Zonisamide resides in the class of of medications known as anti-convulsants, which are used to treat seizures and other abnormal electrical activity in the brain in the form of a mood stabilizer. The drug was approved for human use in 2000. Its use in canines has been undergoing studies.
Research thus far has concluded that it is effective as an add-on therapy for dogs with refractory epilepsy, preventing seizures, however there is a significant chance of unwanted side effects. Refractory epilepsy in dogs lacking of a sufficient response to potassium bromide and phenobarbital treatment are the primary candidates for zonisamide use. The half-life in dogs, according to the Department of Small Animal Medicine and Surgery, is around 15 hours. The majority of Zonisamide is excreted through urine, and small amounts through hepatic metabolism.
Zonisamide works by reducing pre-synaptic glutamate release. It blocks electrical activity in the sodium and calcium channels within the brain. An increase in neurotransmitter levels of dopamine and serotonin have also been found in the striatal and hippocampal parts of the brain.
With canine use, the drug has so far appeared to be somewhat safe with minimal side effects recorded in dogs. Mild ataxia and sedation, vomiting, apparent nausea, and loss of appetite was reported in some dogs in studies conducted in 2004. In dogs, zonisamide may cause binding of tissues to the eye resulting in possible vision problems.
The recommended dosage in dogs is 5 to 10mg/kg twice daily. A serum concentration of 10-40 ug/ml is what most veterinarians recommend as an effective and safe dose. Doses up to four times the recommended dosage caused slight changed in blood count and an increase in the weight of the liver were observed in a study in 1988. These studies involved both dogs and rats.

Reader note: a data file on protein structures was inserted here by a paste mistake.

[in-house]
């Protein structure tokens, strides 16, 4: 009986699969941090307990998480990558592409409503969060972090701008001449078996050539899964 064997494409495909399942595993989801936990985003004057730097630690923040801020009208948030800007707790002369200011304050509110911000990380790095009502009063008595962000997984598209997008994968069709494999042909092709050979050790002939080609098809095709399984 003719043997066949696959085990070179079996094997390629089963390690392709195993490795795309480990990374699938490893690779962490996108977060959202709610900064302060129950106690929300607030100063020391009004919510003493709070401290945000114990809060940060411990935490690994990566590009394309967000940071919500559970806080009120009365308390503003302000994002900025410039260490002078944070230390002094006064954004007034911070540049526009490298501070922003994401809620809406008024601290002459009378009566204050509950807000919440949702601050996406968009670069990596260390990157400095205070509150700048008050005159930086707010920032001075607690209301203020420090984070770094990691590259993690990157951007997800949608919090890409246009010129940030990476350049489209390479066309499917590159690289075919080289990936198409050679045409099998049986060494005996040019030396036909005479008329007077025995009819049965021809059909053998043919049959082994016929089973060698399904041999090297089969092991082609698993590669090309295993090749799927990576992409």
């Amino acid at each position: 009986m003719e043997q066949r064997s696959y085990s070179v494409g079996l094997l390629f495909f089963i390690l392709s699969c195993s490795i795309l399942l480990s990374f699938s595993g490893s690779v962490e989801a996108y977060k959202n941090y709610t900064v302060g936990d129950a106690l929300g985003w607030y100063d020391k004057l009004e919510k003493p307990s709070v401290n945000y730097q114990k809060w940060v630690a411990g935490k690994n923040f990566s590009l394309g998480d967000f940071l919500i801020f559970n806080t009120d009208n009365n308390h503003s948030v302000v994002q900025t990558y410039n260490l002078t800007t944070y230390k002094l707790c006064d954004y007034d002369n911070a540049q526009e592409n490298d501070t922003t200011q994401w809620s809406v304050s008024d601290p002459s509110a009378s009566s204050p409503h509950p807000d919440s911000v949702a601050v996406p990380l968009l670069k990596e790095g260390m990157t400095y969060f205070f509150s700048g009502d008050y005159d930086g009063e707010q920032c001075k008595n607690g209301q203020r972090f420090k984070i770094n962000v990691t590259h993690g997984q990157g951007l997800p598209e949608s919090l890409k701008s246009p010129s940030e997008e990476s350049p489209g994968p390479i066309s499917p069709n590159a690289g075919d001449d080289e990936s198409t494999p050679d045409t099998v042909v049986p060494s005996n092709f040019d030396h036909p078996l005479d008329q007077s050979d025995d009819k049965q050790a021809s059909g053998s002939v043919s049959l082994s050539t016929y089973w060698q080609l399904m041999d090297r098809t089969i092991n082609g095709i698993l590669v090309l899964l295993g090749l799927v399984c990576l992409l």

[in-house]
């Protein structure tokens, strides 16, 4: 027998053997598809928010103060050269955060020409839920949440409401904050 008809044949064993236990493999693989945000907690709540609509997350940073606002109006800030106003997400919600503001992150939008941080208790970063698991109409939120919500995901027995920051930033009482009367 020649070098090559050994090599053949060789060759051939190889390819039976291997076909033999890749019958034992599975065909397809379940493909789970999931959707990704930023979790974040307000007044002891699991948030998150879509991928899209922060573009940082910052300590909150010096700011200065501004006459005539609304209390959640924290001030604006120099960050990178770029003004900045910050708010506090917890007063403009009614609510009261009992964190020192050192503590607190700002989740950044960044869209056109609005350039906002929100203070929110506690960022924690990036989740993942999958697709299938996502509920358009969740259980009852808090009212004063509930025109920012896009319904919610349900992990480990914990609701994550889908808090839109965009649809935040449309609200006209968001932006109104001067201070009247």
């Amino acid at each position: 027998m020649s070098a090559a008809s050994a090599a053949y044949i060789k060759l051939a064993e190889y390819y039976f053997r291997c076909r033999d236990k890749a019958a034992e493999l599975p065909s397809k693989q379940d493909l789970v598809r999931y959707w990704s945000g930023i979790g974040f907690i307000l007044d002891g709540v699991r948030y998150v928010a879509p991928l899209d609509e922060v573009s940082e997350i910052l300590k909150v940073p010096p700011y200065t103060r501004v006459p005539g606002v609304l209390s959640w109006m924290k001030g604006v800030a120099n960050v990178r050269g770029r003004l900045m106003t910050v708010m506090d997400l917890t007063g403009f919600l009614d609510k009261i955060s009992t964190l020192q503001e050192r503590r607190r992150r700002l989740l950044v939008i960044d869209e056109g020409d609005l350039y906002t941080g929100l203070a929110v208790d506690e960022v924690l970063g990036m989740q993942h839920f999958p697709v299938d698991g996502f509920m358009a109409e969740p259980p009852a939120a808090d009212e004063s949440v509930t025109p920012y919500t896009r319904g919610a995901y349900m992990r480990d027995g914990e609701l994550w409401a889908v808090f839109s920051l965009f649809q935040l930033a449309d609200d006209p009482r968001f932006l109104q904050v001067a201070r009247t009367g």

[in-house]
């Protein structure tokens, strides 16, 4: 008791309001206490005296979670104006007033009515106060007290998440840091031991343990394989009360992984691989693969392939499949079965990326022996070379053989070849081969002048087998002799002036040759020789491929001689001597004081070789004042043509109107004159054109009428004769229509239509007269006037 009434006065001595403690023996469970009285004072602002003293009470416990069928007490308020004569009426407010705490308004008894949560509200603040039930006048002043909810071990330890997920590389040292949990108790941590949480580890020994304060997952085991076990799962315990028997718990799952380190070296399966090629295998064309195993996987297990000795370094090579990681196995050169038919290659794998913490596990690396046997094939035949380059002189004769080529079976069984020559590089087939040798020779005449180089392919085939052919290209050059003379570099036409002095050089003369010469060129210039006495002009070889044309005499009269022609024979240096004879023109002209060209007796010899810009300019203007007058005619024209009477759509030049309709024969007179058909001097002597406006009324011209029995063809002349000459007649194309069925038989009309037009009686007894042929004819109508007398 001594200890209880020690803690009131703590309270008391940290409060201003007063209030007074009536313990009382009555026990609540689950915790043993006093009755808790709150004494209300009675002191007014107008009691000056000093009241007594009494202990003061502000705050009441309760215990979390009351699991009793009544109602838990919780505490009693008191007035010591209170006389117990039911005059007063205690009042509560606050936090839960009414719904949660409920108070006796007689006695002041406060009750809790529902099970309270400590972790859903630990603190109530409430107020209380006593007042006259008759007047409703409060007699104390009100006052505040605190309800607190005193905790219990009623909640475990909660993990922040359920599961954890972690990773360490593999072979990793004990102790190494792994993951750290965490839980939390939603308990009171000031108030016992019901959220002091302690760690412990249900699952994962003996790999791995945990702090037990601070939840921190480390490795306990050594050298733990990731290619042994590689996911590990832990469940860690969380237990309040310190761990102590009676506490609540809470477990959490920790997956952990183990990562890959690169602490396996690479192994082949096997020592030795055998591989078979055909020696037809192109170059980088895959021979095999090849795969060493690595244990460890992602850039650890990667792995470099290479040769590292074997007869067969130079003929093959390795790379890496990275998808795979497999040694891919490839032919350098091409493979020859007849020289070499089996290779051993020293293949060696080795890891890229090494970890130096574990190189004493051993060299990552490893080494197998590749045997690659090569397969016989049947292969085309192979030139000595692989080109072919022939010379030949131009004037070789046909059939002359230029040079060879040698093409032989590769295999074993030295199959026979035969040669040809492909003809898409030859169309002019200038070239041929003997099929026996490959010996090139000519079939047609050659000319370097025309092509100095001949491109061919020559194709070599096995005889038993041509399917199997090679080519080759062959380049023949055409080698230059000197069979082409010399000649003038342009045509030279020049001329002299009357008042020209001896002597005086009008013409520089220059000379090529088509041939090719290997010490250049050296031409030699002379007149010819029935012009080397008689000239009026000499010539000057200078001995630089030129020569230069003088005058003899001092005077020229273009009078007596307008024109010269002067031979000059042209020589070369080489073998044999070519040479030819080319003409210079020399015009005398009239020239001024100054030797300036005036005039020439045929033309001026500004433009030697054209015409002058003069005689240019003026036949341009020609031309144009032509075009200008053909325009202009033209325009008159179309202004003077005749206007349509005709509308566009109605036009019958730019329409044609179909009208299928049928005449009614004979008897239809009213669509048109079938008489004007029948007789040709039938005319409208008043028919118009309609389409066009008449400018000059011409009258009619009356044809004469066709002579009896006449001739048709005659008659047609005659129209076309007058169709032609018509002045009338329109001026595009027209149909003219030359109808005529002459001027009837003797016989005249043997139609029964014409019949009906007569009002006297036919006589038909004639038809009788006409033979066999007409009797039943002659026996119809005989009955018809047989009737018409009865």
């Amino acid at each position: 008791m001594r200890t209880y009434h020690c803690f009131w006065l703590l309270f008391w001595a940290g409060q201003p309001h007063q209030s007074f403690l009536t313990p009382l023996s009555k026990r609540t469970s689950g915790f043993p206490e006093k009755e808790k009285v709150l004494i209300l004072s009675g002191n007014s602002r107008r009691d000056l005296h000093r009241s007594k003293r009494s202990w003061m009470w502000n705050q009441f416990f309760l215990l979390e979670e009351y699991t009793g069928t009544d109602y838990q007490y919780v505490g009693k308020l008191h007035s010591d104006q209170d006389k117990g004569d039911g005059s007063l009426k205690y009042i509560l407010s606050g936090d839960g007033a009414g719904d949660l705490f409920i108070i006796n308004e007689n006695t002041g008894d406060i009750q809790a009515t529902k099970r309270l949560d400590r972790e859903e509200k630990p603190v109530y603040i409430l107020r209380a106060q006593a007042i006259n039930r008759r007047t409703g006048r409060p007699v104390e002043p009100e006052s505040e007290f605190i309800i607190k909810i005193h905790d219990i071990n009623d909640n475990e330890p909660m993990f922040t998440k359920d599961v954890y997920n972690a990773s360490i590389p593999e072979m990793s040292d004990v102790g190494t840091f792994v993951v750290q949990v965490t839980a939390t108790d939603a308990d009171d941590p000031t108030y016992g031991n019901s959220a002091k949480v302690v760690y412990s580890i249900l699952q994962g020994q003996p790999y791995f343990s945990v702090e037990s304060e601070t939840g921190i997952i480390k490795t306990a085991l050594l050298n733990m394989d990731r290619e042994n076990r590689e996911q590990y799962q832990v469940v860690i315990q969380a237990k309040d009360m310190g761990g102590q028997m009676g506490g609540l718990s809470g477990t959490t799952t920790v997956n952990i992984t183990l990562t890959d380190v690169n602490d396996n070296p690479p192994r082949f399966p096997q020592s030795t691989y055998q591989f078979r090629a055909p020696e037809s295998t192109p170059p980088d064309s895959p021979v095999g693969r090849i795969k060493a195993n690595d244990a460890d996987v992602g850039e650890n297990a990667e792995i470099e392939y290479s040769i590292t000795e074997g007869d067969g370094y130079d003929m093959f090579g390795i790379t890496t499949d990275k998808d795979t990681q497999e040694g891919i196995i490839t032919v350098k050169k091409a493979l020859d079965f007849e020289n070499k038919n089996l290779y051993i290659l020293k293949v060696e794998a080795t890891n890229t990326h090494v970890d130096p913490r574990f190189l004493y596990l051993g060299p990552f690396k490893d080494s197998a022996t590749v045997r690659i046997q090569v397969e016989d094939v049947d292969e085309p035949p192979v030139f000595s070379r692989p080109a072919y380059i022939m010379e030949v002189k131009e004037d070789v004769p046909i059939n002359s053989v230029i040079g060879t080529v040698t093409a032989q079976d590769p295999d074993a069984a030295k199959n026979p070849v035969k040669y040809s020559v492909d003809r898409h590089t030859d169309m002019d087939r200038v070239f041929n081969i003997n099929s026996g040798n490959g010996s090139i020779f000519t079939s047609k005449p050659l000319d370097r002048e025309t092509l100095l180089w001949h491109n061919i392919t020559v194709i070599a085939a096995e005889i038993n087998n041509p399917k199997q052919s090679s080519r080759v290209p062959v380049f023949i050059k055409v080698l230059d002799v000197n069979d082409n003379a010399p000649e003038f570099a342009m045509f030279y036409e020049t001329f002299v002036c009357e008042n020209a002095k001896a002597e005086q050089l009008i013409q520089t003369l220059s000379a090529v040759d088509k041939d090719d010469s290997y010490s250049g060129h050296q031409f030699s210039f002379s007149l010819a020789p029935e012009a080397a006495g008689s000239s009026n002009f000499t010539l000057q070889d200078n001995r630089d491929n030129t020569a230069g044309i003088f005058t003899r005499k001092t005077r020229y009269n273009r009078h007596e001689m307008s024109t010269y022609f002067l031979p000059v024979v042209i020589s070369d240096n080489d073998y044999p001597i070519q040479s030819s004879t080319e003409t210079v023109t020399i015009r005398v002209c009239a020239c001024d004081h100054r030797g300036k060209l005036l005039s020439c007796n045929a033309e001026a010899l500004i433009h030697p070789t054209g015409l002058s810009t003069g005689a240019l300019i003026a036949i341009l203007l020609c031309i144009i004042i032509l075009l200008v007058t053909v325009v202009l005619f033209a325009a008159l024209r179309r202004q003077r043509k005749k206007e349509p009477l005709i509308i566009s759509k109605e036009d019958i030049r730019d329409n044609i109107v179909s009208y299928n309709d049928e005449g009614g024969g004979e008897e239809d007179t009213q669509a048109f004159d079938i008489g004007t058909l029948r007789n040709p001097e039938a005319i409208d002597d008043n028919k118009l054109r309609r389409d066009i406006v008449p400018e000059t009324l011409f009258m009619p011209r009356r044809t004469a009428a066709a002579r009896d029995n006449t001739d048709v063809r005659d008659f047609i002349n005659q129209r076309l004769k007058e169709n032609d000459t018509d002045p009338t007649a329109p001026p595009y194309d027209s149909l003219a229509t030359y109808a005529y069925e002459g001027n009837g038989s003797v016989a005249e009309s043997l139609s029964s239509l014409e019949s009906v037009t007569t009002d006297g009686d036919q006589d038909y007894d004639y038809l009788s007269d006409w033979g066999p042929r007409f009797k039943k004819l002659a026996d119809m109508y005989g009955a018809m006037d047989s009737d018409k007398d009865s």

Studies still have limited information and data with the use of zonisamide as an anti-convulsant in dogs, but available research continues to show its effectiveness in use on dogs with refractory epilepsy. The studies that have been conducted show roughly a 50% decrease in the seizure activity of canines when used in combination with phenobarbital. Zonisamide resulted in an impairment of seizure control in one specific study of dogs (Hamada, K., Song, H.K., Ishida, S., Yagi, K., Seino, M. (2001) Contrasting effects of zonisamide and acetazolamide on amygdaloid kindling rats, Epilepsia 42, 1379-1386).
Risk factors for dogs and humans alike include kidney stones, blood disorders, liver problems, and breastfeeding. Zonisamide should not be used on pregnant dogs. Sudden stopping of the use of zonisamide is dangerous and may lead to a rapid increase in severe seizures. Most major side effects are extremely rare, but it is highly recommended you talk to a professional veterinarian about all the possible side effects in your dog.